The Man Who Planned The Victory

PrintPrintEmailEmail

Of course we can’t go back and replay vast historical events, so we never really can know “what might have been” if we had played our cards differently. But we certainly can look back and see what alternate courses were open to us and trace out the likely consequences of taking one of those alternates. How else can we ever understand the past —or learn anything from it for future use? Incidentally, several historians in Britain and the United States have recently considered these questions and concluded that an Allied invasion of the Continent in 1943 was indeed feasible and that it likely would have resulted in an earlier victory and a more secure peace. This corroborates an opinion expressed to me in 1946 by Gen. Franz Halder, who had been Chief of Staff of the German army during the early years of the war.

When D-day eventually came, you were in New Delhi—half a world removed from the beaches of Normandy and the corridors of the Pentagon. I have heard it said that you were eased out of Washington, perhaps at British suggestion, because your independence made you unmanageable. You continued to press strongly for the early Channel crossing, for example, and thus were seen as inconvenient to have so close to America’s high command.

There were rumors in Washington to that effect at the time. I discounted them because I could not believe that Mr. Churchill would attempt to influence Allied strategy in such a manner. Since the war, however, much evidence has come to light suggesting he was indeed capable of such maneuvers.

Were you pleased at the thought of going out to the new Allied Southeast Asia Command?

I would have preferred combat duty or, if not that, continued assignment to my challenging job in War Plans. General Marshall had frequently mentioned the possibility of my commanding an armored or an airborne division. My appetite for action had been stirred, too, by a recent visit to General Patton’s army during the invasion of Sicily.

You said you had met Admiral Mountbatten before you reported to his command at SEAC.

Yes, on the trip to London in April 1942. He was handsome and personable, as everyone knew, and seemed to be caught up in his work and very much on top of it. I knew of his connections with the Royal Family, and of Churchill’s high regard for him, so I confess that I kept an open mind as to whether he had “made it” on his own. But my doubts proved unfounded. Mountbatten was first-rate in every respect. He did a remarkable job of holding together all the various forces that were resisting the Japanese in that part of the world. There were tensions among the Allies, problems with the natives, inter-service rivalries, prima donnas—to say nothing of the fact that we were operating almost at the end of the global pipeline, under conditions of terrain and climate that were extremely difficult, against an ingenious and ruthless enemy. Surmounting all of this, the “Supremo”—as the admiral came to be known by all ranks—brought a sense of common purpose to the command. He was fair-minded and diplomatic and had a flair for leadership.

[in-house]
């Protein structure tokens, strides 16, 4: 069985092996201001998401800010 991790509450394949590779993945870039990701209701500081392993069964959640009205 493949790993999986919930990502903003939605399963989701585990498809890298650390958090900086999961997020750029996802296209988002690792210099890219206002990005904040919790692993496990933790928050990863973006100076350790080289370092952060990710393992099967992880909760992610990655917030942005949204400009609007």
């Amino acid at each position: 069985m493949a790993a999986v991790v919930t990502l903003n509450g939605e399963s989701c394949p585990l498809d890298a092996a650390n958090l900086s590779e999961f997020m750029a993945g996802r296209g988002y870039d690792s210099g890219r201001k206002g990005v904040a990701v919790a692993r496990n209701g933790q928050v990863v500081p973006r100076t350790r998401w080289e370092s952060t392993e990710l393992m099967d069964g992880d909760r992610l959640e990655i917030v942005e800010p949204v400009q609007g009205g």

There must have been some disagreements between you and him?

I visited a large Chinese army hospital and was unable to tell the living from the rows of dead.

I can’t really recall any during my year in SEAC. We were on the same team, working toward the same goals, under the same instructions from the Combined Chiefs of Staff. I understand that a few of the Americans serving with General Stilwell in India thought I was too “pro-British.”

Later, when I was transferred to China, I found myself working for a radically different Allied commander —Generalissimo Chiang Kai-shek- under a different set of instructions from Washington. Frictions inevitably developed under these circumstances between the two geographically contiguous commands—SEAC and the China theater (which included French Indo-china). I continued, nonetheless, to find Admiral Mountbatten a cooperative ally and an understanding friend.

Several recent historians and biographers have blown out of all proportion the issues that arose between our respective commands. It has even been suggested that my personal friendship with Mountbatten was strained by suspicions of double-dealing, but all I know is that our friendship survived in all its warmth until his tragic death in 1979.

China has often been described as a graveyard for Western diplomats and soldiers—or at least for their reputations. Did you feel any apprehension as you flew over the Himalayas from India to assume command of the China theater?

There wasn’t much time for such reflection. The change came with almost no warning when General Stilwell was called home, and the U.S. China-Burma-India theater was split up into Burma-India and China theaters. My directive from the President required me to keep China afloat and in the war. The hard-pressed and terribly suffering Chinese were pinning down approximately one million Japanese who might otherwise have been transferred to the Philippines or elsewhere to oppose MacArthur or Nimitz.

What was the situation when you arrived in China?